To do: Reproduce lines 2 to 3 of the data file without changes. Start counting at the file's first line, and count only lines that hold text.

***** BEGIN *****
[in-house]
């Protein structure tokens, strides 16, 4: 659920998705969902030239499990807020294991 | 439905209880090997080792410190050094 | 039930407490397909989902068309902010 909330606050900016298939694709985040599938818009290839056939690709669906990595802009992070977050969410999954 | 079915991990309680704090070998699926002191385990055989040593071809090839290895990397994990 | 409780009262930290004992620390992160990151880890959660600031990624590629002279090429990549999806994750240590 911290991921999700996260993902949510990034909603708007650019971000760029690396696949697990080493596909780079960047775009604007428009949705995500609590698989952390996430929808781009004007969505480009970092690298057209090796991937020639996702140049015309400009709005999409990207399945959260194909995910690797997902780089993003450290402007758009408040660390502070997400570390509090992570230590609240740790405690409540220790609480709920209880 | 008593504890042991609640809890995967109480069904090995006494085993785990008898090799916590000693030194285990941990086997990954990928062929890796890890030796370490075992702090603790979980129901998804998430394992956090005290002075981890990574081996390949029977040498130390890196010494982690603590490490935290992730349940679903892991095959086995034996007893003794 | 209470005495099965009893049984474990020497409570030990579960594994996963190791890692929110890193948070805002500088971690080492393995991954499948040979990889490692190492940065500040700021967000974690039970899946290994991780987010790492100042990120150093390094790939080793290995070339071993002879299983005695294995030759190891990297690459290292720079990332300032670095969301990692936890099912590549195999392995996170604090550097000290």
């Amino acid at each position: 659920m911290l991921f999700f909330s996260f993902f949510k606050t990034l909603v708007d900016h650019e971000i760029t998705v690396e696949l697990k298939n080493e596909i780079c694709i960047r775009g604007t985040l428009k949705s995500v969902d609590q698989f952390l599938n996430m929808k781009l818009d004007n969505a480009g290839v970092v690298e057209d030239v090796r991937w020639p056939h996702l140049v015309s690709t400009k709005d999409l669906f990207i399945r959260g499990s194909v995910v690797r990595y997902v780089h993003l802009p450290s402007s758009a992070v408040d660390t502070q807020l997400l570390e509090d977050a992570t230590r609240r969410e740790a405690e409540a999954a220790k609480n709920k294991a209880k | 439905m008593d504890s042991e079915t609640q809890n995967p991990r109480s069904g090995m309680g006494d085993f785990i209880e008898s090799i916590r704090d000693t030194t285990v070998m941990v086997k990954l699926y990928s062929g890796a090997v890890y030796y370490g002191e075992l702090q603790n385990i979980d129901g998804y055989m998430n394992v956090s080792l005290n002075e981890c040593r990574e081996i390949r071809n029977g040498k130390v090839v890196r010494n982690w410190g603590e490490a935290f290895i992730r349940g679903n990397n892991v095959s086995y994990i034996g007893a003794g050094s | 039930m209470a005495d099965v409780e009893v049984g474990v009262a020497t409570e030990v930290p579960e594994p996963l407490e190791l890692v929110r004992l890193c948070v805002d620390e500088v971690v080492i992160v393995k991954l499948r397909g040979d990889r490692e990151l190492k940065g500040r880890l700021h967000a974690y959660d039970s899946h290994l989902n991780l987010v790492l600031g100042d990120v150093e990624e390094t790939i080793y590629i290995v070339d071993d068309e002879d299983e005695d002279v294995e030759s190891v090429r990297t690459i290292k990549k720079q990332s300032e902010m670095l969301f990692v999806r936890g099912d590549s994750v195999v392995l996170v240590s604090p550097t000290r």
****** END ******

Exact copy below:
């Protein structure tokens, strides 16, 4: 659920998705969902030239499990807020294991 | 439905209880090997080792410190050094 | 039930407490397909989902068309902010 909330606050900016298939694709985040599938818009290839056939690709669906990595802009992070977050969410999954 | 079915991990309680704090070998699926002191385990055989040593071809090839290895990397994990 | 409780009262930290004992620390992160990151880890959660600031990624590629002279090429990549999806994750240590 911290991921999700996260993902949510990034909603708007650019971000760029690396696949697990080493596909780079960047775009604007428009949705995500609590698989952390996430929808781009004007969505480009970092690298057209090796991937020639996702140049015309400009709005999409990207399945959260194909995910690797997902780089993003450290402007758009408040660390502070997400570390509090992570230590609240740790405690409540220790609480709920209880 | 008593504890042991609640809890995967109480069904090995006494085993785990008898090799916590000693030194285990941990086997990954990928062929890796890890030796370490075992702090603790979980129901998804998430394992956090005290002075981890990574081996390949029977040498130390890196010494982690603590490490935290992730349940679903892991095959086995034996007893003794 | 209470005495099965009893049984474990020497409570030990579960594994996963190791890692929110890193948070805002500088971690080492393995991954499948040979990889490692190492940065500040700021967000974690039970899946290994991780987010790492100042990120150093390094790939080793290995070339071993002879299983005695294995030759190891990297690459290292720079990332300032670095969301990692936890099912590549195999392995996170604090550097000290």
């Amino acid at each position: 659920m911290l991921f999700f909330s996260f993902f949510k606050t990034l909603v708007d900016h650019e971000i760029t998705v690396e696949l697990k298939n080493e596909i780079c694709i960047r775009g604007t985040l428009k949705s995500v969902d609590q698989f952390l599938n996430m929808k781009l818009d004007n969505a480009g290839v970092v690298e057209d030239v090796r991937w020639p056939h996702l140049v015309s690709t400009k709005d999409l669906f990207i399945r959260g499990s194909v995910v690797r990595y997902v780089h993003l802009p450290s402007s758009a992070v408040d660390t502070q807020l997400l570390e509090d977050a992570t230590r609240r969410e740790a405690e409540a999954a220790k609480n709920k294991a209880k | 439905m008593d504890s042991e079915t609640q809890n995967p991990r109480s069904g090995m309680g006494d085993f785990i209880e008898s090799i916590r704090d000693t030194t285990v070998m941990v086997k990954l699926y990928s062929g890796a090997v890890y030796y370490g002191e075992l702090q603790n385990i979980d129901g998804y055989m998430n394992v956090s080792l005290n002075e981890c040593r990574e081996i390949r071809n029977g040498k130390v090839v890196r010494n982690w410190g603590e490490a935290f290895i992730r349940g679903n990397n892991v095959s086995y994990i034996g007893a003794g050094s | 039930m209470a005495d099965v409780e009893v049984g474990v009262a020497t409570e030990v930290p579960e594994p996963l407490e190791l890692v929110r004992l890193c948070v805002d620390e500088v971690v080492i992160v393995k991954l499948r397909g040979d990889r490692e990151l190492k940065g500040r880890l700021h967000a974690y959660d039970s899946h290994l989902n991780l987010v790492l600031g100042d990120v150093e990624e390094t790939i080793y590629i290995v070339d071993d068309e002879d299983e005695d002279v294995e030759s190891v090429r990297t690459i290292k990549k720079q990332s300032e902010m670095l969301f990692v999806r936890g099912d590549s994750v195999v392995l996170v240590s604090p550097t000290r």